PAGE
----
Detection of Circulating Antibodies to p16 Protein-Derived Peptides in Hepatocellular Carcinoma

Yangchun Xu, MM; Litong Gu, MM; Jiaxin Wang, MD; Zhenqi Wang, MD; Ping Zhang, MD, PhD; Xuan Zhang, MD, PhD

Disclosures

Lab Med. 2020;51(6):574-578. 

In This Article

Abstract and Introduction

Abstract

Objective: This study aimed at confirming the alteration of circulating anti-p16 immunoglobulin G (IgG) levels in hepatocellular carcinoma (HCC).

Methods: An in-house-developed enzyme-linked immunosorbent assay was used for determining plasma IgG antibodies against p16-derived antigens in 122 HCC patients and 134 healthy controls.

Results: Plasma anti-p16 IgG levels were significantly higher in HCC patients than in the controls (Z = 3.51, P = 0.0004), with no difference between males and females. A trend of increasing plasma anti-p16 IgG levels was associated with increasing HCC stage, with group 3 patients having the highest anti-p16 IgG levels (Z = 3.38, P = 0.0008). Group 3 exhibited the best sensitivity (19.6%) and specificity (95%) for plasma anti-p16 IgG detection, with an area under the receiver operating characteristic curve of 0.659 (95% confidence interval, 0.564–0.754).

Conclusion: Circulating IgG antibody to p16 protein might be a useful biomarker for HCC prognosis assessment rather than for early malignancy diagnosis.

Introduction

Hepatocellular carcinoma (HCC) is a common malignant disorder associated with a very unfavorable prognosis and a high incidence and fatality rate.[1] Despite the significance of early HCC diagnosis in its treatment, robust biomarkers for early clinical HCC diagnosis remain unavailable. To date, alpha-fetoprotein (AFP) levels in circulation and abdominal ultrasound examination are recommended for routine HCC surveillance and diagnosis. However, due to their low specificity and sensitivity and limited prognostic value, their clinical usefulness is debatable.[2,3] Therefore, the need for more sensitive and specific early HCC diagnosis methods remains urgent. Numerous studies have suggested using the overexpression of tumor-associated antigens (TAAs) in many cancers, which triggers the secretion of corresponding autoantibodies, potentially in cancer diagnosis.[4–6] Although several circulating anti-TAA antibodies have served as serological biomarkers for early HCC diagnosis and HCC prognosis prediction in the last 2 decades,[7–11] the identification of robust antibody markers with optimal specificity and sensitivity for early HCC diagnosis remains vital.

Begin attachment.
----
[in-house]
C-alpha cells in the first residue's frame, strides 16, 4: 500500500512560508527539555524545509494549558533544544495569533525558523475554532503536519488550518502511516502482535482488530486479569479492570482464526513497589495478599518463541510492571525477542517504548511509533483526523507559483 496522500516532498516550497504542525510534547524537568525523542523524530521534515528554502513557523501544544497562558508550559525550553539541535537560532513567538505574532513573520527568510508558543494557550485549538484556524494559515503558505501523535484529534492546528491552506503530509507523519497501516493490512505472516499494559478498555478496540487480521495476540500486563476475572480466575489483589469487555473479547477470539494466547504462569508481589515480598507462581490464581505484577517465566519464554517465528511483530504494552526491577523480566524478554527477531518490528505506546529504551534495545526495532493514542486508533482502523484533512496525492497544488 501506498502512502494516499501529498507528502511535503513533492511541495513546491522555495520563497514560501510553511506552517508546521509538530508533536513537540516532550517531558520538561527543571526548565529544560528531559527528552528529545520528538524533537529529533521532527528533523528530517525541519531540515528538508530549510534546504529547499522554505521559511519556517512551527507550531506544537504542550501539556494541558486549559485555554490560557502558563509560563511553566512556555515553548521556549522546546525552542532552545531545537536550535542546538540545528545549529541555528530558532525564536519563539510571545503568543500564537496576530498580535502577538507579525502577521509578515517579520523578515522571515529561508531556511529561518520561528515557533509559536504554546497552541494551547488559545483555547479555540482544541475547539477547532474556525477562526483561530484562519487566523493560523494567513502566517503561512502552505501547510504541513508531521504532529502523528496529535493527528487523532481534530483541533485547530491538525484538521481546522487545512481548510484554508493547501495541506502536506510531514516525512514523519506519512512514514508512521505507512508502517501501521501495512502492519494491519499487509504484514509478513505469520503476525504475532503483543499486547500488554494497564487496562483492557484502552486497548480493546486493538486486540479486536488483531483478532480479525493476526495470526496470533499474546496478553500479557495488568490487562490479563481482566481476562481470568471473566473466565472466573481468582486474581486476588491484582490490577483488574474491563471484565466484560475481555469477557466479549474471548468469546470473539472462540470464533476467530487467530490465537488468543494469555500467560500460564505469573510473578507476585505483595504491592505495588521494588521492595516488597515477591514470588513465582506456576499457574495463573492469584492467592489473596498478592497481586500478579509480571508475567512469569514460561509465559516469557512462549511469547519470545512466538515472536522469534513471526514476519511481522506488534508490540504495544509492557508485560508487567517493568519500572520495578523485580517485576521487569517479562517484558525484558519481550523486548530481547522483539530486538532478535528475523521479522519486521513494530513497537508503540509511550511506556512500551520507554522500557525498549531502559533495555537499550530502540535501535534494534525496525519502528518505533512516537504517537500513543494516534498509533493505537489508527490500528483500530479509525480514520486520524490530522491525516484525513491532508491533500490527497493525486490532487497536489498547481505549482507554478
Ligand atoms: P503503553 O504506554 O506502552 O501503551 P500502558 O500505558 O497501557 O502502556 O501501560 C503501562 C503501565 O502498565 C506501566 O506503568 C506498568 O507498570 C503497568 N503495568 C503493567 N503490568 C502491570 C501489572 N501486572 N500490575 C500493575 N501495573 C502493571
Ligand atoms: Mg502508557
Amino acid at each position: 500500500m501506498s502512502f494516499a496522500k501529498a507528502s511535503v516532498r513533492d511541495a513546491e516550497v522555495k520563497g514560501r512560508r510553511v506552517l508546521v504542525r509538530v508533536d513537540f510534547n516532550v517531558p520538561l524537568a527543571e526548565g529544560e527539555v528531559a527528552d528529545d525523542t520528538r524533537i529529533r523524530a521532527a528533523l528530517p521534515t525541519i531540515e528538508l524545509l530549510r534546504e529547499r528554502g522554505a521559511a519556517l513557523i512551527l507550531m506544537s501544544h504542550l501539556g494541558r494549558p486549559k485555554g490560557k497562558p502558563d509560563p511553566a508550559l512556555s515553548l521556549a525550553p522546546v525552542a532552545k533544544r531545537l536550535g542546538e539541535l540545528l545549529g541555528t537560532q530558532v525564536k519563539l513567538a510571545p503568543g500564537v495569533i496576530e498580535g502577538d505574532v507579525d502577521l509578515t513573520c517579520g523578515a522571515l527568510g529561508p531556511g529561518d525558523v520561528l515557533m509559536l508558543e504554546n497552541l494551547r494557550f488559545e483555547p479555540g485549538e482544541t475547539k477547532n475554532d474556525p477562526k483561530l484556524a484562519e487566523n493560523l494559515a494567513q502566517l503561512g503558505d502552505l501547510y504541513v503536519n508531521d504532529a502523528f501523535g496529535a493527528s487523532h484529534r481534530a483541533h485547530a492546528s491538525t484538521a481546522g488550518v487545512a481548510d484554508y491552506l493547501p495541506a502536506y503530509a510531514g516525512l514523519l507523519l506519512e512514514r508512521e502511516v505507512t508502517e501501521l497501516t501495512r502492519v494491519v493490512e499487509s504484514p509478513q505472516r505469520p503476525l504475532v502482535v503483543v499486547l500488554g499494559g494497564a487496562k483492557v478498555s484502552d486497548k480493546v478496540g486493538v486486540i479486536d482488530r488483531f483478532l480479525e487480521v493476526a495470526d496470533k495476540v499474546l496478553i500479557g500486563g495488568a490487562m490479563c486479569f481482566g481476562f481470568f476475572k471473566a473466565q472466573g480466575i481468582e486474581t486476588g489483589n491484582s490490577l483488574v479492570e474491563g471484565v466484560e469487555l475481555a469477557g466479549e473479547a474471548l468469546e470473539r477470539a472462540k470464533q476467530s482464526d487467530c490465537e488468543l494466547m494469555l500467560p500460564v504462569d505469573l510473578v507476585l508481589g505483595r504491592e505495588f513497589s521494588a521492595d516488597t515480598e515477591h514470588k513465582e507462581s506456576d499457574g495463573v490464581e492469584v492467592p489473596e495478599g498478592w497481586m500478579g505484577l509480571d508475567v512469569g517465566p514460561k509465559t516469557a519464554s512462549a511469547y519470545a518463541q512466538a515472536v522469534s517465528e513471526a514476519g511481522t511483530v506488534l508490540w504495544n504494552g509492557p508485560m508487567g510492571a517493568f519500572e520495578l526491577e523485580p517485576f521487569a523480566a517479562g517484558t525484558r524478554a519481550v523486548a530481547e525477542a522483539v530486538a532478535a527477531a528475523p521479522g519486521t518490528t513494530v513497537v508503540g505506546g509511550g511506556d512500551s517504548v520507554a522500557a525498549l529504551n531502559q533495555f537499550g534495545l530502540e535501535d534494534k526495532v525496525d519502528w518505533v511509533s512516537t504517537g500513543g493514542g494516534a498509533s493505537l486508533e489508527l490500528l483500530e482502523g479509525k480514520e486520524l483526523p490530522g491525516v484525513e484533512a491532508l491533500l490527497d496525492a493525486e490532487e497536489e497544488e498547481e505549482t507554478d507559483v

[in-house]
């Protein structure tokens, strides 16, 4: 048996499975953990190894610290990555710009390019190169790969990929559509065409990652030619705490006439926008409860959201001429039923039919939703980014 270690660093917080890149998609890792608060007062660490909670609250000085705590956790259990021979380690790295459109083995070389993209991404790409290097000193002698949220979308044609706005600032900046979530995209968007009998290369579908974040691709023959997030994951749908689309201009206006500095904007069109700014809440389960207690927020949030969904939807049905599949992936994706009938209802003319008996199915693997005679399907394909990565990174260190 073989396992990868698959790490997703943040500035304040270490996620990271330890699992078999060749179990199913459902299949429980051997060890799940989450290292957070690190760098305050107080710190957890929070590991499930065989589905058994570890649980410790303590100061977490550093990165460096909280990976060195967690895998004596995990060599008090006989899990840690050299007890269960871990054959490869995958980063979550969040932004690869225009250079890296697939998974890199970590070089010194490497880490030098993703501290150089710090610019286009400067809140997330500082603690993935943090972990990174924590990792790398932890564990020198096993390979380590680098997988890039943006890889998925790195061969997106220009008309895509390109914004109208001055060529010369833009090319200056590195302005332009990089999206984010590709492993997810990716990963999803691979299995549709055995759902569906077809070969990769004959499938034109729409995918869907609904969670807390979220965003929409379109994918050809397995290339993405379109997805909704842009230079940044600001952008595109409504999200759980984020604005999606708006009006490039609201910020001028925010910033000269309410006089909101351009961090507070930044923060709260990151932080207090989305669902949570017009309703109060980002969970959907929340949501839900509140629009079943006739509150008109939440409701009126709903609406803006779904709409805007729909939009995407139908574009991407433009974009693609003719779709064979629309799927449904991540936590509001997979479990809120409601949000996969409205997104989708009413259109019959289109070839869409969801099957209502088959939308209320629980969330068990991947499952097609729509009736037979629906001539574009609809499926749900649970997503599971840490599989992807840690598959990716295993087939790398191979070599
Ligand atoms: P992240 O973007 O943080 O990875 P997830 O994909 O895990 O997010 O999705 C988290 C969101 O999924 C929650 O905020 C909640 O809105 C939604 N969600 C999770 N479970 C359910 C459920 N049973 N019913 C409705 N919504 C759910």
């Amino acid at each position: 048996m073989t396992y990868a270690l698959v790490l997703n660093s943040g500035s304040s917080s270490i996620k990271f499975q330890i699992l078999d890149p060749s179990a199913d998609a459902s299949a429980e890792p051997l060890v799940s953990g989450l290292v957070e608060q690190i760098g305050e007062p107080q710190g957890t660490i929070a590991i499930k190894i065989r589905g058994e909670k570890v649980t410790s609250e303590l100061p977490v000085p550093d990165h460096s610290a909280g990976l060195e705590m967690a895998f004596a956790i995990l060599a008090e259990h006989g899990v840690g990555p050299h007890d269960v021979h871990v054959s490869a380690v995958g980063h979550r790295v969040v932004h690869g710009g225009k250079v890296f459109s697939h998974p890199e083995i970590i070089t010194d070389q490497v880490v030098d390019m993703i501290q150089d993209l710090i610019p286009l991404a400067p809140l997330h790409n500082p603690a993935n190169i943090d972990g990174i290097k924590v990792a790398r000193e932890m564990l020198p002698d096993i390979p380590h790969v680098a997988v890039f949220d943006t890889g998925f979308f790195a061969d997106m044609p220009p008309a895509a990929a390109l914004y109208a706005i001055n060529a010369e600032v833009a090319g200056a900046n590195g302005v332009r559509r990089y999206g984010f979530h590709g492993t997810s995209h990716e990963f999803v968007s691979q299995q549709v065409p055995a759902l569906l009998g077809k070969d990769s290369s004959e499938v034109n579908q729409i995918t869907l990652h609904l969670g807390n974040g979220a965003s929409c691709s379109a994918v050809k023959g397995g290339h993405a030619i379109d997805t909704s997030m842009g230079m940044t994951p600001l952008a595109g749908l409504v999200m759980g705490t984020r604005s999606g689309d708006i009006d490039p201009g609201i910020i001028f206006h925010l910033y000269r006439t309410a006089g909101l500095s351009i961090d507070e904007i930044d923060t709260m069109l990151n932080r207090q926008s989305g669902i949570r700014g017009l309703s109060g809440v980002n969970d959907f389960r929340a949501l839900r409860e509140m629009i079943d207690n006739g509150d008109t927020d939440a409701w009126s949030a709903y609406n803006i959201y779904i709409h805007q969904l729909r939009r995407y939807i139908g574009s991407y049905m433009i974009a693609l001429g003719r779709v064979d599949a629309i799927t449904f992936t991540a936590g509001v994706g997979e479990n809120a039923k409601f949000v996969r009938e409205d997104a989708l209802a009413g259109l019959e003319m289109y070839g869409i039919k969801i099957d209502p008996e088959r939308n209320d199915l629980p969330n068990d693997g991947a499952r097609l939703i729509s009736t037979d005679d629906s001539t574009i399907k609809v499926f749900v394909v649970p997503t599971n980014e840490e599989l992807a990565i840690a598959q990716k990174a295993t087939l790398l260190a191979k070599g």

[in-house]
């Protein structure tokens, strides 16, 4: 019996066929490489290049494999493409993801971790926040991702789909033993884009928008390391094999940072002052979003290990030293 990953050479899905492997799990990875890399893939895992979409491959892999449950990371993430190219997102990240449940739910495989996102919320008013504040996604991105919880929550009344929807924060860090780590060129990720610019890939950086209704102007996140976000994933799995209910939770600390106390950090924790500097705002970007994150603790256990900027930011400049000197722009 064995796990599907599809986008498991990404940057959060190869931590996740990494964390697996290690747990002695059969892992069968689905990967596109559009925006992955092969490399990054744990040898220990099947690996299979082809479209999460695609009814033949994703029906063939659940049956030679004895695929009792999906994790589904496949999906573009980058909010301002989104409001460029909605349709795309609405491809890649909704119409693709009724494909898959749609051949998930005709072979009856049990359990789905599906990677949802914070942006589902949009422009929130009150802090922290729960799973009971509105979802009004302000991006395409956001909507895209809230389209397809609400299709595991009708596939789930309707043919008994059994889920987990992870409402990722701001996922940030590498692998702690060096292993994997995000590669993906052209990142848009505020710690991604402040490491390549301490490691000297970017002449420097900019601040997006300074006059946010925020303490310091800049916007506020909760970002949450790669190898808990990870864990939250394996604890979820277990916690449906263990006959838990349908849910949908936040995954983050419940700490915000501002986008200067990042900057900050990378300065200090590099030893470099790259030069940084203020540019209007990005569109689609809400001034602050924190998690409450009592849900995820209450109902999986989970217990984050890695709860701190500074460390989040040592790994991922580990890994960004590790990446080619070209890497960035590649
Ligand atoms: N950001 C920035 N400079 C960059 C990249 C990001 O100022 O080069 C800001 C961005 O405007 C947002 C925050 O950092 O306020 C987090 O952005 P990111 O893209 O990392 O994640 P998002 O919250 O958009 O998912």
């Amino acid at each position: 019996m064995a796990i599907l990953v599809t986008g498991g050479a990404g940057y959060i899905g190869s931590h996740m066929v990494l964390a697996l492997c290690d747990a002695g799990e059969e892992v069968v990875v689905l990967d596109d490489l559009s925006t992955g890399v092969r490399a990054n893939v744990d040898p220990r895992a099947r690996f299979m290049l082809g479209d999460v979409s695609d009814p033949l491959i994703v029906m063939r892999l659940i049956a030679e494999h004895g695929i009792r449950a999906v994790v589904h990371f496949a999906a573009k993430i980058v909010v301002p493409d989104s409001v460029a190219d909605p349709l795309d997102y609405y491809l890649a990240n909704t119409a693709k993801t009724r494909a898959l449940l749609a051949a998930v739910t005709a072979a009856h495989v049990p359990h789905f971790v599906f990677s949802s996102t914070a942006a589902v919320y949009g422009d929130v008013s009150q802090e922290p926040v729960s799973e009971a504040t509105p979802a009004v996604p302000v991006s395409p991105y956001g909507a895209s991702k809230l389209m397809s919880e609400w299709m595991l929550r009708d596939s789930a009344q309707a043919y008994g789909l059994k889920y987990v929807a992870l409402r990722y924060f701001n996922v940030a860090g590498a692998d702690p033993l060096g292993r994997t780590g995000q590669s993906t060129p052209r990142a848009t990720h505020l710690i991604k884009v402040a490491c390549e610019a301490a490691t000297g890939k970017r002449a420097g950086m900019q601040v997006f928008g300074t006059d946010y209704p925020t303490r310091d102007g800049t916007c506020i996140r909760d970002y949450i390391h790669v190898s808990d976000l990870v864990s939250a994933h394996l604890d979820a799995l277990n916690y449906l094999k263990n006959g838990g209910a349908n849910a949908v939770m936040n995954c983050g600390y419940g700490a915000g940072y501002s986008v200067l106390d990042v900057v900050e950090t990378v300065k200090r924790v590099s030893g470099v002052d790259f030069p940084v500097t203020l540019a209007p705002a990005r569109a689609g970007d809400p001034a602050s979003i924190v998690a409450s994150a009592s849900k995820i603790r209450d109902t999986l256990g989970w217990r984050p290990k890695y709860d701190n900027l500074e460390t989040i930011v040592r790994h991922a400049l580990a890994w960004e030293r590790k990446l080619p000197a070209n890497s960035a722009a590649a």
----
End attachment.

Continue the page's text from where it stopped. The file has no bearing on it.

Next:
The malfunction of the cyclin-dependent kinase (CDK) inhibitor called cyclin-dependent kinase inhibitor 2A (CDKN2A), also called p16, considered to be an important tumor suppressor, may result in uncontrolled cell proliferation.[12,13] Promoter hypermethylation of p16 is reportedly a characteristic of HCC patients.[14] Several studies have demonstrated that hypermethylation-induced p16 expression inhibition plays crucial roles in HCC progression and is closely related to a poor prognosis in recurrent early-stage HCC.[14–16] Similarly, a meta-analysis revealed that hypermethylation-induced p16 gene loss is related to the risk of increased liver cirrhosis and HCC development.[17] Notably, p16 is reportedly overexpressed in many cancers, including cervical, breast, and non–small cell lung (NSCL) cancers,[18–20] and compared with controls, patients with such cancers highly express circulating antibodies against p16 protein, suggesting the clinical diagnostic value of anti-p16 immunoglobulin G (IgG) levels. Previous studies have proved the reliability and sensitivity of an in-house enzyme-linked immunoassay (ELISA) (using linear peptides as antigens) in detecting circulating autoantibodies against some TAAs, including circulating anti-p16 IgG.[21,22] Therefore, the in-house ELISA was applied for confirming the associations between plasma anti-p16 IgG levels and HCC in this study in order to further elucidate the clinical applicability of plasma anti-p16 IgG levels in HCC diagnosis.

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